Mouse visual cortex is modulated by distance traveled and by theta oscillations

Published: 06-08-2020| Version 1 | DOI: 10.17632/jk4ggjysgp.1
Julien Fournier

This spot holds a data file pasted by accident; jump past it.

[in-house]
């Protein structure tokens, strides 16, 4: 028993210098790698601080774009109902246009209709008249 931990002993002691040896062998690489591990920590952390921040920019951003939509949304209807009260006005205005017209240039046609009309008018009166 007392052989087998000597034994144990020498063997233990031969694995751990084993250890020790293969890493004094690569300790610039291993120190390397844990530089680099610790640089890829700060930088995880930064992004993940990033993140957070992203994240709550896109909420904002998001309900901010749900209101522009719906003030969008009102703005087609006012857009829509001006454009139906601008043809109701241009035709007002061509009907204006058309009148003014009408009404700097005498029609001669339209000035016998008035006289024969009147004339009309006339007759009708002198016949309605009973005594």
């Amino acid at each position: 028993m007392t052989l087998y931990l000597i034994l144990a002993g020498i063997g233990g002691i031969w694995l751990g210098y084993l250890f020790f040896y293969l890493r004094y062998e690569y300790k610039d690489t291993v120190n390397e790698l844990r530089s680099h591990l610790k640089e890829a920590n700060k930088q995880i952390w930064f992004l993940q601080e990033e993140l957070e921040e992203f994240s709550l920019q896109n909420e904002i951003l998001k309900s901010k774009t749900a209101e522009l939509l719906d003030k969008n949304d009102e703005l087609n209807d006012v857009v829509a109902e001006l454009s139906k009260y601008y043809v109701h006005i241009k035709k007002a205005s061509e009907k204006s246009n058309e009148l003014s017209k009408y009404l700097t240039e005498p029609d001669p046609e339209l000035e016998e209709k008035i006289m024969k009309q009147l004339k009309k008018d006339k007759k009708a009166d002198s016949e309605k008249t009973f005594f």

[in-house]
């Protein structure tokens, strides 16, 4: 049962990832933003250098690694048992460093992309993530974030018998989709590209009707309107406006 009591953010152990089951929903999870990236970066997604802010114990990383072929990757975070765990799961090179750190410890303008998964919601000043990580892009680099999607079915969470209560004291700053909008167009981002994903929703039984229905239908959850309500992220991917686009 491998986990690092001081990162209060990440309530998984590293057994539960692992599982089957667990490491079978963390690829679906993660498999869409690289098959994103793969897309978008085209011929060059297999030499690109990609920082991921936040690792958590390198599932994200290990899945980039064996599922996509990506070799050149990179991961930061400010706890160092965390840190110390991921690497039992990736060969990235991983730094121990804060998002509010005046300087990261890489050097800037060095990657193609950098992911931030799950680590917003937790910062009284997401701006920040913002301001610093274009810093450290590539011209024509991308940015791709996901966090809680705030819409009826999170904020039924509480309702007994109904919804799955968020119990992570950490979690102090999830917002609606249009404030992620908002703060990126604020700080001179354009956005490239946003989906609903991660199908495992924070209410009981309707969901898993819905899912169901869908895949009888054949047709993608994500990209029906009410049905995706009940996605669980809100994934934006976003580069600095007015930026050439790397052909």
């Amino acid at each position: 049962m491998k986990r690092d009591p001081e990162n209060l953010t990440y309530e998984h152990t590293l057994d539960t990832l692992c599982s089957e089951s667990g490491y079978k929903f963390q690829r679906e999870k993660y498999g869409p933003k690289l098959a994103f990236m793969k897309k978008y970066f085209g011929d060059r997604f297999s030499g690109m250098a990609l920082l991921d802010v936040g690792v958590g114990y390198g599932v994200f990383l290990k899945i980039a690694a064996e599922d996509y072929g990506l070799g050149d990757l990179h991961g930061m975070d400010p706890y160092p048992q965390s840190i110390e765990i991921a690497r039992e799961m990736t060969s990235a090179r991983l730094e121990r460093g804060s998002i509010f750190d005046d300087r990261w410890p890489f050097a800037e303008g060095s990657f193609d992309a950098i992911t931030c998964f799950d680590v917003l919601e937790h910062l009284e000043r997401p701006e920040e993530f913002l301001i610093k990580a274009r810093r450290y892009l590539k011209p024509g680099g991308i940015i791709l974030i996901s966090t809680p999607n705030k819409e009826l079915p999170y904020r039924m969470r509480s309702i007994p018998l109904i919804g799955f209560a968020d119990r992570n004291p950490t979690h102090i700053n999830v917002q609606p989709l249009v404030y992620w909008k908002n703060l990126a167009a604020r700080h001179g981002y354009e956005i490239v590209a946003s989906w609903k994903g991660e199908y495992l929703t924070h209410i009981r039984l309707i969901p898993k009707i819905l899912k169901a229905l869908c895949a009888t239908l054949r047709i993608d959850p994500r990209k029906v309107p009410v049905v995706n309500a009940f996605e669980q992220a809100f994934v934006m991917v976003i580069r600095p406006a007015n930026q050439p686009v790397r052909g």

The visual responses of neurons in the primary visual cortex (V1) are influenced by the animal’s position in the environment. V1 responses encode positions that co-fluctuate with those encoded by place cells in hippocampal area CA1. This correlation may reflect a common influence of non-visual spatial signals on both areas. Place cells in CA1, indeed, do not rely only on vision; their place preference depends on the physical distance traveled and on the phase of the 6-9 Hz theta oscillation. Are V1 responses similarly influenced by these non-visual factors? We recorded V1 and CA1 neurons simultaneously while mice performed a spatial task in a virtual corridor by running on a wheel and licking at a reward location. By changing the gain that couples the wheel movement to the virtual environment, we found that ~20% of V1 neurons were influenced by the physical distance traveled, as were ~40% of CA1 place cells. Moreover, the firing rate of ~24% of V1 neurons was modulated by the phase of theta oscillations recorded in CA1 and the response profiles of ~7% of V1 neurons shifted spatially across the theta cycle, analogous to the phase precession observed in ~37% of CA1 place cells. The influence of theta oscillations on V1 responses was more prominent in putative layer 6. These results reveal that in a familiar environment, sensory processing in primary visual cortex is modulated by the key non-visual signals that influence spatial coding in the hippocampus.